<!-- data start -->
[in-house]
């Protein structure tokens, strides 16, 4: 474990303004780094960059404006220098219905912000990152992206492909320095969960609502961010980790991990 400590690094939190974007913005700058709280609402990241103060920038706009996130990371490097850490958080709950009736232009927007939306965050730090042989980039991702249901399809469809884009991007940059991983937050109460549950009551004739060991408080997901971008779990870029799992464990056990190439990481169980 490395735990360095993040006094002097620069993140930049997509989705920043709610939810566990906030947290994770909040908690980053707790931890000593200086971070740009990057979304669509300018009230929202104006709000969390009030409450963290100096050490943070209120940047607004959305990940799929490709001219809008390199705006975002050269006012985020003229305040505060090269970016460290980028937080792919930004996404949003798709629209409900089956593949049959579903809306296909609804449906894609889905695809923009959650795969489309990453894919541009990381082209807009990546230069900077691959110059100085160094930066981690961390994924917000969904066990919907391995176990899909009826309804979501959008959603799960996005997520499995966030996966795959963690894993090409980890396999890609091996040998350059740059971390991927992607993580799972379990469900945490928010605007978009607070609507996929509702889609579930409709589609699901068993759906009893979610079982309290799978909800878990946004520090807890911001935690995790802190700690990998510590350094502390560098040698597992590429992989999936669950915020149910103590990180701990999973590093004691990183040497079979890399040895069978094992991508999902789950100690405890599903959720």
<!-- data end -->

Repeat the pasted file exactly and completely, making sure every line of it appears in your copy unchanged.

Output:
[in-house]
């Protein structure tokens, strides 16, 4: 474990303004780094960059404006220098219905912000990152992206492909320095969960609502961010980790991990 400590690094939190974007913005700058709280609402990241103060920038706009996130990371490097850490958080709950009736232009927007939306965050730090042989980039991702249901399809469809884009991007940059991983937050109460549950009551004739060991408080997901971008779990870029799992464990056990190439990481169980 490395735990360095993040006094002097620069993140930049997509989705920043709610939810566990906030947290994770909040908690980053707790931890000593200086971070740009990057979304669509300018009230929202104006709000969390009030409450963290100096050490943070209120940047607004959305990940799929490709001219809008390199705006975002050269006012985020003229305040505060090269970016460290980028937080792919930004996404949003798709629209409900089956593949049959579903809306296909609804449906894609889905695809923009959650795969489309990453894919541009990381082209807009990546230069900077691959110059100085160094930066981690961390994924917000969904066990919907391995176990899909009826309804979501959008959603799960996005997520499995966030996966795959963690894993090409980890396999890609091996040998350059740059971390991927992607993580799972379990469900945490928010605007978009607070609507996929509702889609579930409709589609699901068993759906009893979610079982309290799978909800878990946004520090807890911001935690995790802190700690990998510590350094502390560098040698597992590429992989999936669950915020149910103590990180701990999973590093004691990183040497079979890399040895069978094992991508999902789950100690405890599903959720």